5.  The Gamble buzzer.
6.  The back side of a jump.
7.  A judge calling "up" contacts.
8.  Your dog forgot what 2o2o means.
9.  The other left.
10.  The gate person kept yelling your dog's name even though you were standing right next to him.
11.  Another dog has the same name as your dog.  (Oh.)
12.  The course maps were printed in 06 pt. font and you left your reading glasses at home.     
13.  The turkey panini was worth the wait.
14.  A 6-pound dog can jump the yellow contact zone on the dogwalk. 
15.  Red meant "recording" and Green meant "stopped."

Hidden Strength and Beauty

He was just outside our backyard fence, watching me play with the dogs.  So well-hidden the dogs never noticed him.  (In their defense, they were focused on their toys...)   He got me to thinking about the hidden strength and beauty the earth constantly offers us.  We just need to slow down a bit, and set aside enough time to really look around....                .....and then we need to notice the GOOD as much as we notice the bad.  Sometimes, for me at least, that's the tricky bit. 

For instance - after I got home from my last agility lesson, I wrote a list of all the things that I need to "fix." Then I prioritized them, so that I might work them into a cohesive practice plan.  Then I got depressed. 

What I needed to do, perhaps, was to write a list of all the things that were GOOD about the lesson.  Everything that Riff did well.  Decorate it.  Then frame the list, and hang it on the wall for at least a week.  And smile every time I look at it. 

Thursday, November 24, 2011

Thank-full Thanksgiving Day

Last night's small family dinner was a success.  Brett and his lovely wife Emily and my youngest son Wesley were able to join us.  The turkey was tender and flavorful, the pumpkin cheesecake was a big hit, and I actually remembered to serve everything I'd planned to serve (which is a minor miracle).

Riff was pretty sure I was supposed to put the turkey platter on the ground for him....

But of course the dogs had a super nice dinner, too.  :-)
Today we head to Joanie's house for dinner with friends.

GRATEFUL for all life has brought to us:  All of the challenges, the love, kindness and laughter, our cherished family and friends....and good stories. 

Wishing you the Best Thanksgiving Ever!!

Wednesday, November 23, 2011

Thanksgiving Eve

But first:  The (difficult) Decision. 
After a weekend workshop and our Tuesday night class, I've decided that Riff and I will need to wait until January for our USDAA Debut Part Deux in Starters.   :-(
But we plan to drop in and visit everyone at the December trial.    :-)  And play at the practice jump.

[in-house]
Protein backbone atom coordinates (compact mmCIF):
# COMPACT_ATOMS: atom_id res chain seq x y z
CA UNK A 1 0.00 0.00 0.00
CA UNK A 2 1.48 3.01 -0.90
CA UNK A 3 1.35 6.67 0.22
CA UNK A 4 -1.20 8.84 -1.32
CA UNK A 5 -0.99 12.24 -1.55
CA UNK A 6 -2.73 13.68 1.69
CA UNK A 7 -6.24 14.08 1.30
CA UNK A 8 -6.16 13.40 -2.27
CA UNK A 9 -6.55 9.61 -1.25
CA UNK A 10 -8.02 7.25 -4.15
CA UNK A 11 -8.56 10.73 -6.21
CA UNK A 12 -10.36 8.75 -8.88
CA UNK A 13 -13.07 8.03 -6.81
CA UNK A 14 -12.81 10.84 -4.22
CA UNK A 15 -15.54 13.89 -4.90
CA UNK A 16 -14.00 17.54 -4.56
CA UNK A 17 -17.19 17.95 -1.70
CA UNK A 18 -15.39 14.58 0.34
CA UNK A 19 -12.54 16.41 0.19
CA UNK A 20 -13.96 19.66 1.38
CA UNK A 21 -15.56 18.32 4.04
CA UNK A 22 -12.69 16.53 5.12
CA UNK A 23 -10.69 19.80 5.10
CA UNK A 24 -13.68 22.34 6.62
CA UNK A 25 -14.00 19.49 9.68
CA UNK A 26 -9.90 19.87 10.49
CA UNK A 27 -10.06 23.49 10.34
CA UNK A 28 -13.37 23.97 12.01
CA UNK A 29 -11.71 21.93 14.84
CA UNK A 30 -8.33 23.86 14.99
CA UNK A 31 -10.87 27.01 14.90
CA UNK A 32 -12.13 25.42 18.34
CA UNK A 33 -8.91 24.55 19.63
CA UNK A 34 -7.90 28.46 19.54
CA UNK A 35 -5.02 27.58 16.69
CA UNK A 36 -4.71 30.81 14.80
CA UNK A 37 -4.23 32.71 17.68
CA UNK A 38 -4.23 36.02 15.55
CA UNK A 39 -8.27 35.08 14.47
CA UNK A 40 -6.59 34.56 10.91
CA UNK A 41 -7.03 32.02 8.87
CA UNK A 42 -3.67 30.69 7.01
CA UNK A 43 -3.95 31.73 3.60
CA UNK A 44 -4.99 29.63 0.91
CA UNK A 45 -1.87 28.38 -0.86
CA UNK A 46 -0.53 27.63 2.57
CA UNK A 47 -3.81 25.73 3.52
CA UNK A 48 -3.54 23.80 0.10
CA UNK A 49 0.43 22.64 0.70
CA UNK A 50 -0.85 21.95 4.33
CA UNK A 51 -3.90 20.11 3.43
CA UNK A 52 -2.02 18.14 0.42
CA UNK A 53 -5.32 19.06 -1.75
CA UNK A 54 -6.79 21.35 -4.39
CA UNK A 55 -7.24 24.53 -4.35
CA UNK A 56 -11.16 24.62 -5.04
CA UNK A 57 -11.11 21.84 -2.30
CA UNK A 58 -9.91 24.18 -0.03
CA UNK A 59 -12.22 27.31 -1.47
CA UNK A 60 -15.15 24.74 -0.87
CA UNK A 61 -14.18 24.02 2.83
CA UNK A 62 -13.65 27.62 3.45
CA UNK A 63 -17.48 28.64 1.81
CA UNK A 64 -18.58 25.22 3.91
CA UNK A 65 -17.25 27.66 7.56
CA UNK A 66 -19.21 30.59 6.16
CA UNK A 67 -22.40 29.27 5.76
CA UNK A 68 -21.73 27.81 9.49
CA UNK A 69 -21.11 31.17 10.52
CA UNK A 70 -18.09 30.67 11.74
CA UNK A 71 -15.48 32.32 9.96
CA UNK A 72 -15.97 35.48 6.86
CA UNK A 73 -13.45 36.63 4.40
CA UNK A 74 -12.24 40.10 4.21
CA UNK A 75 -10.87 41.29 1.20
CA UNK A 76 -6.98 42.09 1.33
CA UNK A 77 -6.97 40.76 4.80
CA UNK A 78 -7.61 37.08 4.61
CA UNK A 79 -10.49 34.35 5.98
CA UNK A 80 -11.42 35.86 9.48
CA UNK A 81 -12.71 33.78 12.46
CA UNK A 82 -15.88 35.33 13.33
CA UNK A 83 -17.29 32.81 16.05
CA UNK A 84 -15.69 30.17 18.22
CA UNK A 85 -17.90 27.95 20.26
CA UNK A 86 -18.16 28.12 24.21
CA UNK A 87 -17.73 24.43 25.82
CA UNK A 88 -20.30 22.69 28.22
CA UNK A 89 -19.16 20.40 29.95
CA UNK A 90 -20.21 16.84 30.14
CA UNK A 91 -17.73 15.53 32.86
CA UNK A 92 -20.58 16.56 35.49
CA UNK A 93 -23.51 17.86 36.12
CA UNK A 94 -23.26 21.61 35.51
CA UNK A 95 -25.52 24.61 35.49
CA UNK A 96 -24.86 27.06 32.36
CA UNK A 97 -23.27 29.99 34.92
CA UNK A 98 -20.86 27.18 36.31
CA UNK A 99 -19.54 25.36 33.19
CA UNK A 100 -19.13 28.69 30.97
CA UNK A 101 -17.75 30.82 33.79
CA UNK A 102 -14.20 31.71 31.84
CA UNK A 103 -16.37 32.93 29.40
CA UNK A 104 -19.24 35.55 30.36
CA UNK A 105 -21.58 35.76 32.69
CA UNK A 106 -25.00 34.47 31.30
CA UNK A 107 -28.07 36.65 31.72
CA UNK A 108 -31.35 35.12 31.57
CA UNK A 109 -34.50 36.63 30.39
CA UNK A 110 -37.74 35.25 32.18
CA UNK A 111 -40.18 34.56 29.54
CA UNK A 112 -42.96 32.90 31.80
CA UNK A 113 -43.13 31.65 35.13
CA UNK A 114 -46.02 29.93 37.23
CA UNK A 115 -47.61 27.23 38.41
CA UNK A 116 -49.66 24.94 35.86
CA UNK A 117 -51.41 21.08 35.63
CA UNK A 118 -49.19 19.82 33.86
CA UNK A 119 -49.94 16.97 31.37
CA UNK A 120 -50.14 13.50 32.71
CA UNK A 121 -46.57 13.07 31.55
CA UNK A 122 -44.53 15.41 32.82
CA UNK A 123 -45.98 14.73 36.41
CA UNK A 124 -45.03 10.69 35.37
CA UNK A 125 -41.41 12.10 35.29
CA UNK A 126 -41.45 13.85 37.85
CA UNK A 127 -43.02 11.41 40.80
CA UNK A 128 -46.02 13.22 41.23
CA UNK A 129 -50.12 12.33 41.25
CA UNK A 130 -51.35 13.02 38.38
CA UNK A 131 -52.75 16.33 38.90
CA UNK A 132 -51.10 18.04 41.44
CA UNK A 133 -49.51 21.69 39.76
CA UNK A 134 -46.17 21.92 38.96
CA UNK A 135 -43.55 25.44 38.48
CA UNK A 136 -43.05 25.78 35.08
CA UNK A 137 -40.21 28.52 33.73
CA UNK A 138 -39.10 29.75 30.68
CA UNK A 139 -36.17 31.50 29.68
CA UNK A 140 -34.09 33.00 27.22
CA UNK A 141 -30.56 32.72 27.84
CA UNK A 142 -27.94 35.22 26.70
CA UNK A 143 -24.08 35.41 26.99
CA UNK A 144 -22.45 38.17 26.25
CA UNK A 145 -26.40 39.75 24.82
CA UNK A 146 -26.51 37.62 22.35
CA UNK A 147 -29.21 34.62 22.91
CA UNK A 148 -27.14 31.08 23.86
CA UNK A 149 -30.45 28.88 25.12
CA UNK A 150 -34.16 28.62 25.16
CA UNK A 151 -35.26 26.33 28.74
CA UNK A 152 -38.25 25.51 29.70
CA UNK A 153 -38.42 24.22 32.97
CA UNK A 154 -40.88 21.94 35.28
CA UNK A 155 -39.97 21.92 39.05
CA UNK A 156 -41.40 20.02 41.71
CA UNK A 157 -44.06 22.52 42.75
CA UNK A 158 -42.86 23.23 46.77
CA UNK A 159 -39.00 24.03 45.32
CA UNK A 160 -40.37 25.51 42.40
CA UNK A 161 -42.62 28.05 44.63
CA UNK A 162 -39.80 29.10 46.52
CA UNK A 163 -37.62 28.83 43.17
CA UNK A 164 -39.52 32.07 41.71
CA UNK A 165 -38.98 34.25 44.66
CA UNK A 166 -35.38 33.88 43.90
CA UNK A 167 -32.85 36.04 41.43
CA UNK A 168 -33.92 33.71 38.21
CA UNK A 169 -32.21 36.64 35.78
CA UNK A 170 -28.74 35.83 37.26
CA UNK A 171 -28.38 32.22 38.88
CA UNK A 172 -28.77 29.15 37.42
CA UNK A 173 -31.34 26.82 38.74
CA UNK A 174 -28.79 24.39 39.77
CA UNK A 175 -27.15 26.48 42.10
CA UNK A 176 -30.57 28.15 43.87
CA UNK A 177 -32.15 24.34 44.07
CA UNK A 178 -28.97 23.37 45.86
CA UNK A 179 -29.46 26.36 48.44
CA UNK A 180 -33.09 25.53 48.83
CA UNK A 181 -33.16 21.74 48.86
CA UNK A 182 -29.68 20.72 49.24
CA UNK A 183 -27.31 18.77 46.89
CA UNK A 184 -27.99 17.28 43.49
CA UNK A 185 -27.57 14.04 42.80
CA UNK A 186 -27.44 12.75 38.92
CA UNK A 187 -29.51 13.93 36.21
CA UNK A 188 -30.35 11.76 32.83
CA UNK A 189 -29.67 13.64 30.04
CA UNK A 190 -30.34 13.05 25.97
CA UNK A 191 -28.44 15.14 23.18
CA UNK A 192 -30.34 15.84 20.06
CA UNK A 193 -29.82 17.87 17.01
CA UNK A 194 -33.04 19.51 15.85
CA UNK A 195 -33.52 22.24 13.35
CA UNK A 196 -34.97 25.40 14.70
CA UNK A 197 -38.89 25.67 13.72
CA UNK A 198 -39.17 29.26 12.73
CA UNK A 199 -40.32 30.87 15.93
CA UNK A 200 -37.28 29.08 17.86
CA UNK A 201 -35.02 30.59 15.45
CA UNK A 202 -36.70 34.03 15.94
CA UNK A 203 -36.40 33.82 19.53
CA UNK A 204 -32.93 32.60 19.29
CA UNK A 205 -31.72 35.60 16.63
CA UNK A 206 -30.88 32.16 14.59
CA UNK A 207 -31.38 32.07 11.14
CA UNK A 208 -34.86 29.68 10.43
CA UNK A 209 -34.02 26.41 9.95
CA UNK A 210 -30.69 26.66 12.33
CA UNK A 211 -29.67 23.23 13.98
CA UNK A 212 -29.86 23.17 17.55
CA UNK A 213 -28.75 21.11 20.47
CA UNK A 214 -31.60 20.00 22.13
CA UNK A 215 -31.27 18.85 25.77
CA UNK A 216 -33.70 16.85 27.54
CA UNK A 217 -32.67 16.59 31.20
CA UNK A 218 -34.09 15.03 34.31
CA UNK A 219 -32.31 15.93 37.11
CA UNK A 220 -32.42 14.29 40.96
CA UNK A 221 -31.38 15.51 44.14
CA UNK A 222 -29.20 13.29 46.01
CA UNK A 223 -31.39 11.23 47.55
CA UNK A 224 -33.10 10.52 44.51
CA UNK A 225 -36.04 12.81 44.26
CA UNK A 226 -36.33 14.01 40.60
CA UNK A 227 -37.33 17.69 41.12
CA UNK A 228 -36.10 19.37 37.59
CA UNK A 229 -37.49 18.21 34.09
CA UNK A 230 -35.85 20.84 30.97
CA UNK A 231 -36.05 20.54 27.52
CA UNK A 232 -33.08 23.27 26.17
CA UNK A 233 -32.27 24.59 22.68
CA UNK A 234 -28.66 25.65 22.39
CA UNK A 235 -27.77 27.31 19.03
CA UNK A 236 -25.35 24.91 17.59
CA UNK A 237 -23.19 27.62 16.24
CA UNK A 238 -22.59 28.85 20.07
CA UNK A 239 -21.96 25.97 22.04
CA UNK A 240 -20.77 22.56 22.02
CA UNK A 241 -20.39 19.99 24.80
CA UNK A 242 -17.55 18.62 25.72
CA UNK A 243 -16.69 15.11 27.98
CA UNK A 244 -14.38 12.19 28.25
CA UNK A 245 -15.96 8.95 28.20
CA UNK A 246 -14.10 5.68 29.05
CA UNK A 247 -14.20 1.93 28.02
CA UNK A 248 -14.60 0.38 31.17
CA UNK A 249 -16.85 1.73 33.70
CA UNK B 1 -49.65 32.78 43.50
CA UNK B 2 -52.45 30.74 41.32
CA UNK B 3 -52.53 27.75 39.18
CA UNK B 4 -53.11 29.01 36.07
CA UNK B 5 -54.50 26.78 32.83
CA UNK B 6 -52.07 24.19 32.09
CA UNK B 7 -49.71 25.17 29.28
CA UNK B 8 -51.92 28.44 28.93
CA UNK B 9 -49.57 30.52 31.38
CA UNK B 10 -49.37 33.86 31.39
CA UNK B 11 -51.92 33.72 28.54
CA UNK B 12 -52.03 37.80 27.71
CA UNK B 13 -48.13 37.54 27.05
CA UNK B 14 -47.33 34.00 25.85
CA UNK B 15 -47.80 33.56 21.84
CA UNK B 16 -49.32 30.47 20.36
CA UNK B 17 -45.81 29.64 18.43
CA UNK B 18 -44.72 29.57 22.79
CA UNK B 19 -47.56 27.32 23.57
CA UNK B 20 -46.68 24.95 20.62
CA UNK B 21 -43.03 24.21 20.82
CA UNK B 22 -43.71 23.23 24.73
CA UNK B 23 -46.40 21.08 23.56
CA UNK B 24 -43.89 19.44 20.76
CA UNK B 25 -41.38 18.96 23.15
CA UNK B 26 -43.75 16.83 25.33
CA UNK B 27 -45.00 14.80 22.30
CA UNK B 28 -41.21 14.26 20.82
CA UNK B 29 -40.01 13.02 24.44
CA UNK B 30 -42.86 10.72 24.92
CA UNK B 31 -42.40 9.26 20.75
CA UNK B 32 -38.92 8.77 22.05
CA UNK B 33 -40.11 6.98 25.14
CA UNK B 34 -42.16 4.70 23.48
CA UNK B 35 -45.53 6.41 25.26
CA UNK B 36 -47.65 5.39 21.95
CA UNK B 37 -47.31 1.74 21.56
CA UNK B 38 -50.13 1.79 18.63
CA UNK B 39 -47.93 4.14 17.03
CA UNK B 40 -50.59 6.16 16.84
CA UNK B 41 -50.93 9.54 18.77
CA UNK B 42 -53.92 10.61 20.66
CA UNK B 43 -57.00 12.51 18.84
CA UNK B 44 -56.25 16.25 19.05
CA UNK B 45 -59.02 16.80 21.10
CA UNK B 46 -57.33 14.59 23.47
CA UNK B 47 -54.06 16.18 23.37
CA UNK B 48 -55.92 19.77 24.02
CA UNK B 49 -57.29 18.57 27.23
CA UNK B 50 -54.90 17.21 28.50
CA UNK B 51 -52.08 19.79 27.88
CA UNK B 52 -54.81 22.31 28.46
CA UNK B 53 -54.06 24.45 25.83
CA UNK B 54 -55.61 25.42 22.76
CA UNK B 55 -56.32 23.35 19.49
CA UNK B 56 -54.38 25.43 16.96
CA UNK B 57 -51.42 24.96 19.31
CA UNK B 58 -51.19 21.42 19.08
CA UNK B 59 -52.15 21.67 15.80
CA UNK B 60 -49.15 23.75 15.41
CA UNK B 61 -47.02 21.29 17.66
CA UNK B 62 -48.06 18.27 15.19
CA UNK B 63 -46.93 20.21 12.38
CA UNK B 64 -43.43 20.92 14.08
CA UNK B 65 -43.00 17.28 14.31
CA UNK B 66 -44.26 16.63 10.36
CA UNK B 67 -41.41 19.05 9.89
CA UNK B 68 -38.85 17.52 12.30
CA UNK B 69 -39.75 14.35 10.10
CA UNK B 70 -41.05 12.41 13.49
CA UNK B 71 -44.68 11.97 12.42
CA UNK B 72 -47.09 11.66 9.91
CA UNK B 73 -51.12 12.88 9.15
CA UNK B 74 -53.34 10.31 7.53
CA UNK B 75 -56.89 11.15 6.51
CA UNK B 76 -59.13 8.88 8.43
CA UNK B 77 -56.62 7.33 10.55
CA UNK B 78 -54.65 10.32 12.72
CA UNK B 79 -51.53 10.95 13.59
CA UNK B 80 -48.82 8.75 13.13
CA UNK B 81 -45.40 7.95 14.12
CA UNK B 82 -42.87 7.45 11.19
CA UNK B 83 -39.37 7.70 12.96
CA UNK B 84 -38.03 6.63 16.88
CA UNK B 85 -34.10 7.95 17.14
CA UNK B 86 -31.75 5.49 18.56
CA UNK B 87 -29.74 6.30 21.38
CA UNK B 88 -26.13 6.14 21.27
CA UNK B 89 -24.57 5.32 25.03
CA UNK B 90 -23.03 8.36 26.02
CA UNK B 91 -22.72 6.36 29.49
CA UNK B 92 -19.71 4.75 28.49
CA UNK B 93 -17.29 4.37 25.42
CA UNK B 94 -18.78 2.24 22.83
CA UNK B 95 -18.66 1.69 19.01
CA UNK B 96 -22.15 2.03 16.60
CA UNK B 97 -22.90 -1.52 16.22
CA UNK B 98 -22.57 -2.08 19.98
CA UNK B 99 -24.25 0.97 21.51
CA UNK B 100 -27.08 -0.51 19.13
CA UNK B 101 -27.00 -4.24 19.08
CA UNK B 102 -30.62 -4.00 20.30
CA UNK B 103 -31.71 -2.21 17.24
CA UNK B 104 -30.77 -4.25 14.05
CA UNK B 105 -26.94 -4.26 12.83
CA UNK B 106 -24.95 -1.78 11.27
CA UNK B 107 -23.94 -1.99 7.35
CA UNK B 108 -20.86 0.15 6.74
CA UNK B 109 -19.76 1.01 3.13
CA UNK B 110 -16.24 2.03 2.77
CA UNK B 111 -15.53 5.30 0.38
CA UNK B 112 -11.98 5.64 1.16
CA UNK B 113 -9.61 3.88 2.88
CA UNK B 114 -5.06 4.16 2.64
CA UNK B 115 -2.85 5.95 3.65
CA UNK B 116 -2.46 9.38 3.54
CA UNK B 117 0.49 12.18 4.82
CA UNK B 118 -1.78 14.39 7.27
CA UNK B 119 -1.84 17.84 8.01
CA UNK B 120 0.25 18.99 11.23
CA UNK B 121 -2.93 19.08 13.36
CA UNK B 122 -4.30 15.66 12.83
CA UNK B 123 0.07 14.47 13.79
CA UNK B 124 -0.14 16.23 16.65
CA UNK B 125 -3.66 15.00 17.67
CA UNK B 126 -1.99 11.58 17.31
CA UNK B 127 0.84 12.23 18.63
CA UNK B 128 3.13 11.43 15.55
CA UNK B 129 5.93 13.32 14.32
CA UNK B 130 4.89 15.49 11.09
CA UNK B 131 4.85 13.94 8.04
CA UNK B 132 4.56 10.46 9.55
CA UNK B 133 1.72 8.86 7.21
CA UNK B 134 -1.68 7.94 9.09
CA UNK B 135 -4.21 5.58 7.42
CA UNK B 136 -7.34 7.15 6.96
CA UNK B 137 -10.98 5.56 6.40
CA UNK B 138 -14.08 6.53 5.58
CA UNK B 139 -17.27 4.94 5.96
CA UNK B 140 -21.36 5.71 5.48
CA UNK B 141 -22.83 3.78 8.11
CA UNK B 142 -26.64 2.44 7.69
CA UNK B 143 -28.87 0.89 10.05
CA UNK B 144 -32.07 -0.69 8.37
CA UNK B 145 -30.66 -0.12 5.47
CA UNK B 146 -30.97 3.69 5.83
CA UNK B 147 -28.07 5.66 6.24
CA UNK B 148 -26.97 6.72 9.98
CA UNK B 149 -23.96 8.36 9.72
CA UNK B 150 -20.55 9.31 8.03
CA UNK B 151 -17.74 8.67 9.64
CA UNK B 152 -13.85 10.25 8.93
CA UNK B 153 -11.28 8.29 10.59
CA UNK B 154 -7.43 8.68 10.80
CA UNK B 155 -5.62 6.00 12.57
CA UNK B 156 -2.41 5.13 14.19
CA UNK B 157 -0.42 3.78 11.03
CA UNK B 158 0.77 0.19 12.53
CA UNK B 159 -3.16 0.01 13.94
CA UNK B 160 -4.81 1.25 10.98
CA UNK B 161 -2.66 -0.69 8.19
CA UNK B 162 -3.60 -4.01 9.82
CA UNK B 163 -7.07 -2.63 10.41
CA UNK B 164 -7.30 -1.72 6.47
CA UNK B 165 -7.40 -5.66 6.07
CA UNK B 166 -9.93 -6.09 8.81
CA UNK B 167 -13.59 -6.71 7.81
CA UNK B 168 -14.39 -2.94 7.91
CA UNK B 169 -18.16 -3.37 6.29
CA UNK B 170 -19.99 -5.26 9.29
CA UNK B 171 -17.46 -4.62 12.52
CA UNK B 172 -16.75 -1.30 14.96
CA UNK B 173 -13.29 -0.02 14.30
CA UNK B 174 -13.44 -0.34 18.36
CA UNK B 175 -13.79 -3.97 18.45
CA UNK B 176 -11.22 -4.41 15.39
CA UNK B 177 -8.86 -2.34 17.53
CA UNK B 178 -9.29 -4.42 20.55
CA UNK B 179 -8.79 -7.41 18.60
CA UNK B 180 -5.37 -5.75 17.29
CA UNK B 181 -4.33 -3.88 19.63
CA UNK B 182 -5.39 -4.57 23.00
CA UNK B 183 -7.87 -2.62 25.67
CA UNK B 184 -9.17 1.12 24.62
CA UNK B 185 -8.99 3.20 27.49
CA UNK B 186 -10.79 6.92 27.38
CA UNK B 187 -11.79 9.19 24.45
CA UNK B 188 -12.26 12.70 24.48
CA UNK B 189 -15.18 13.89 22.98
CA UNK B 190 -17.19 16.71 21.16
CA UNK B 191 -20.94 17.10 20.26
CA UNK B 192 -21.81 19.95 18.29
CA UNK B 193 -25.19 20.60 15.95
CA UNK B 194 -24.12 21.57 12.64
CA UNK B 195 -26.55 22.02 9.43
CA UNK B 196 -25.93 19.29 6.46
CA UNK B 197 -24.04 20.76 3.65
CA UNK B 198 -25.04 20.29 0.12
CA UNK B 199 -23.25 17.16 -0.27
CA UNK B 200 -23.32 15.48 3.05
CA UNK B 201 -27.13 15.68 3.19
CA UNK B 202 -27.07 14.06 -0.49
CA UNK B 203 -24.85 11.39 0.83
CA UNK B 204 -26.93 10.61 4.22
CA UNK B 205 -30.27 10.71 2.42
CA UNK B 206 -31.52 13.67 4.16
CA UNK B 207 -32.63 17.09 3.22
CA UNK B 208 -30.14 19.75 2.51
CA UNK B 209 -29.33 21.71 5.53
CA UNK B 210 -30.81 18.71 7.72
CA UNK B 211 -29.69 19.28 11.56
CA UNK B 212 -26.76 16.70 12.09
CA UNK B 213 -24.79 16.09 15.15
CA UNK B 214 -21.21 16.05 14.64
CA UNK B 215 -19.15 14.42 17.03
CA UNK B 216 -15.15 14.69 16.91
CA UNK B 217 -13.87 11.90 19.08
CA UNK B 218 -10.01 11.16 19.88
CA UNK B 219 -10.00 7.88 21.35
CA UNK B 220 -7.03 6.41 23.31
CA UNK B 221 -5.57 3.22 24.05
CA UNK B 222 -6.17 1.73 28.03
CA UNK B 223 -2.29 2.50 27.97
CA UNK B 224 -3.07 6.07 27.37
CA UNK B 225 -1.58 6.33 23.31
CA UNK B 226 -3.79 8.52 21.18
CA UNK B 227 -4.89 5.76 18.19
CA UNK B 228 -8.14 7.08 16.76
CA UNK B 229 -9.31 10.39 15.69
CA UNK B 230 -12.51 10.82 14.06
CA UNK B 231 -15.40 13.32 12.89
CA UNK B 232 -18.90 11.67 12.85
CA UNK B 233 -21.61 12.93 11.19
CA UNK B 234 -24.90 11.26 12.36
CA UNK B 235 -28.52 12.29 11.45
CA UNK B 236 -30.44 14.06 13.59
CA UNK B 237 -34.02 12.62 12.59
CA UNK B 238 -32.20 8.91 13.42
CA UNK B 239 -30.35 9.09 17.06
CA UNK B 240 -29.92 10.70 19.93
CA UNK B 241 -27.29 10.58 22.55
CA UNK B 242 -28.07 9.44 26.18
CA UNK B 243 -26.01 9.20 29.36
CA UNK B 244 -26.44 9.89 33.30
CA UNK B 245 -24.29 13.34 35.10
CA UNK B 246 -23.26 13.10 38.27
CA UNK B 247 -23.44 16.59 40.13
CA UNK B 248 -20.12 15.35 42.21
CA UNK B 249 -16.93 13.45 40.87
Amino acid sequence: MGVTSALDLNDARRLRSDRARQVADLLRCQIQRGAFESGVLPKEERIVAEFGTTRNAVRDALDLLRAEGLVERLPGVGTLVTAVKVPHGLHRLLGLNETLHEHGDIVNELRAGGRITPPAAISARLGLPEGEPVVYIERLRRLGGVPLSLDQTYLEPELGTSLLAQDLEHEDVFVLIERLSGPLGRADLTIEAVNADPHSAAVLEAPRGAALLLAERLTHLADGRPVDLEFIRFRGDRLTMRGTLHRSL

And now for Today!
My little local family is coming over for Thanksgiving Eve dinner tonight.  The apple pie is in the oven.  Next I'll make the stuffing and get that bird into the oven.   Woohoo! 
Yesterday I made my first-ever marbeled pumpkin cheesecake.  (Next time I'll "crush" the crust ingredients more.   So, yeah....we might be serving this with a spoon.  But it will taste good.) 

The table is started.   (Micky - using your straw flowers!)

By the time I fill this gravy boat (one beautiful item left to me by my mom), we'll be ready to sit down and enjoy our turkey dinner.  YAY!

And the kids will be gifted with plenty of left-overs.

Sunday, November 20, 2011

Dear Riff,

Thank you for the warm hugs today.  Somehow, you knew I needed them.

Love, love, love....

Saturday, November 19, 2011

November LeapDog Workshop

There were eight students (maximum allowed) at our workshop this morning.
It was cold (California style) - mid 40's. 
We were lucky it wasn't raining.
I wore my long johns and a hat.
It was a FUN group. 

This was my favorite drawing.  Geometry.  Symmetry.
Have I told you that my next puppy might be named Symmetry, and called Sym?
DIBS on that name!  ;-)

LP used her little stuffed dog as a visual aid.
Fawkes wasn't sure what it was.
She tried to figure out
what the little guy was looking at.

"No problem! All is well!"

LP used ropes on the ground to help us visualize the line of refusal
and/or the dog's best path through the obstacles.
She also used red feet, to help us see our target positions.
Of course all this stuff disappeared after the walk-thru.
We were very happy with our morning weather.
Some ominous clouds moved in during the afternoon.
Beautiful, but cold.
Here is a snapshot of the "timing grid" used for one of the exercises.